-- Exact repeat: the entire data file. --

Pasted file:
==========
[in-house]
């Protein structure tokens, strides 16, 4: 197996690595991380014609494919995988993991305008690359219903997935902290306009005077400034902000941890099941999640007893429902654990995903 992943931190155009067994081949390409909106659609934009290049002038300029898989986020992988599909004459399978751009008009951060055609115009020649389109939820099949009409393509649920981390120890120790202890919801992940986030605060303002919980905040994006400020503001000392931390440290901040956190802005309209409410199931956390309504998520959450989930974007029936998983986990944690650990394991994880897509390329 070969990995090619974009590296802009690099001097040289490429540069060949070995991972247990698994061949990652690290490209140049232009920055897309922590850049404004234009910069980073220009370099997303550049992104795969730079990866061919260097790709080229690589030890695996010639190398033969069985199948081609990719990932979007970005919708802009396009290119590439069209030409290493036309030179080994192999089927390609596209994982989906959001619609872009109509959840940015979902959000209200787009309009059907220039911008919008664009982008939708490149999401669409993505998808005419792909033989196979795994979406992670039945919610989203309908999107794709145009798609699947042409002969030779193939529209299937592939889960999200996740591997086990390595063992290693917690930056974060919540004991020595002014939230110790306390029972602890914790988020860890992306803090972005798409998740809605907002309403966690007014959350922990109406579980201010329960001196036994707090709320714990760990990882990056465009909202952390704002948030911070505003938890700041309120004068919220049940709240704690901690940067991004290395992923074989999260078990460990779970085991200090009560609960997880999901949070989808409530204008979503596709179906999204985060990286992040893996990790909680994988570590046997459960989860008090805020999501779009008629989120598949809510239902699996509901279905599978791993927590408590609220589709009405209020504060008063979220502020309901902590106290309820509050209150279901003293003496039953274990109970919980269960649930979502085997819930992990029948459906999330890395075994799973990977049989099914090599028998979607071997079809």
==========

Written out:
[in-house]
């Protein structure tokens, strides 16, 4: 197996690595991380014609494919995988993991305008690359219903997935902290306009005077400034902000941890099941999640007893429902654990995903 992943931190155009067994081949390409909106659609934009290049002038300029898989986020992988599909004459399978751009008009951060055609115009020649389109939820099949009409393509649920981390120890120790202890919801992940986030605060303002919980905040994006400020503001000392931390440290901040956190802005309209409410199931956390309504998520959450989930974007029936998983986990944690650990394991994880897509390329 070969990995090619974009590296802009690099001097040289490429540069060949070995991972247990698994061949990652690290490209140049232009920055897309922590850049404004234009910069980073220009370099997303550049992104795969730079990866061919260097790709080229690589030890695996010639190398033969069985199948081609990719990932979007970005919708802009396009290119590439069209030409290493036309030179080994192999089927390609596209994982989906959001619609872009109509959840940015979902959000209200787009309009059907220039911008919008664009982008939708490149999401669409993505998808005419792909033989196979795994979406992670039945919610989203309908999107794709145009798609699947042409002969030779193939529209299937592939889960999200996740591997086990390595063992290693917690930056974060919540004991020595002014939230110790306390029972602890914790988020860890992306803090972005798409998740809605907002309403966690007014959350922990109406579980201010329960001196036994707090709320714990760990990882990056465009909202952390704002948030911070505003938890700041309120004068919220049940709240704690901690940067991004290395992923074989999260078990460990779970085991200090009560609960997880999901949070989808409530204008979503596709179906999204985060990286992040893996990790909680994988570590046997459960989860008090805020999501779009008629989120598949809510239902699996509901279905599978791993927590408590609220589709009405209020504060008063979220502020309901902590106290309820509050209150279901003293003496039953274990109970919980269960649930979502085997819930992990029948459906999330890395075994799973990977049989099914090599028998979607071997079809």